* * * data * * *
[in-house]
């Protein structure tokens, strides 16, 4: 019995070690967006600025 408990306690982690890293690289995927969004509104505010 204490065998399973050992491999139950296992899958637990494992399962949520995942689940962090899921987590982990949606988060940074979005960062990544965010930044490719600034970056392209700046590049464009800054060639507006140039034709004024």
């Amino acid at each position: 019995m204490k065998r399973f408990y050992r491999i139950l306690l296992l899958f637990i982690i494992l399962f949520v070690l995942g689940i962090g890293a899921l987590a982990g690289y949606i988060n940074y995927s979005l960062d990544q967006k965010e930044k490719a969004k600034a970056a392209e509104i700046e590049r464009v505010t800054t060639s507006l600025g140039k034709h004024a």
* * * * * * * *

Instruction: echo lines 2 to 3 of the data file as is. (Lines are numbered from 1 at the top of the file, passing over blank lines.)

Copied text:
């Protein structure tokens, strides 16, 4: 019995070690967006600025 408990306690982690890293690289995927969004509104505010 204490065998399973050992491999139950296992899958637990494992399962949520995942689940962090899921987590982990949606988060940074979005960062990544965010930044490719600034970056392209700046590049464009800054060639507006140039034709004024």
């Amino acid at each position: 019995m204490k065998r399973f408990y050992r491999i139950l306690l296992l899958f637990i982690i494992l399962f949520v070690l995942g689940i962090g890293a899921l987590a982990g690289y949606i988060n940074y995927s979005l960062d990544q967006k965010e930044k490719a969004k600034a970056a392209e509104i700046e590049r464009v505010t800054t060639s507006l600025g140039k034709h004024a």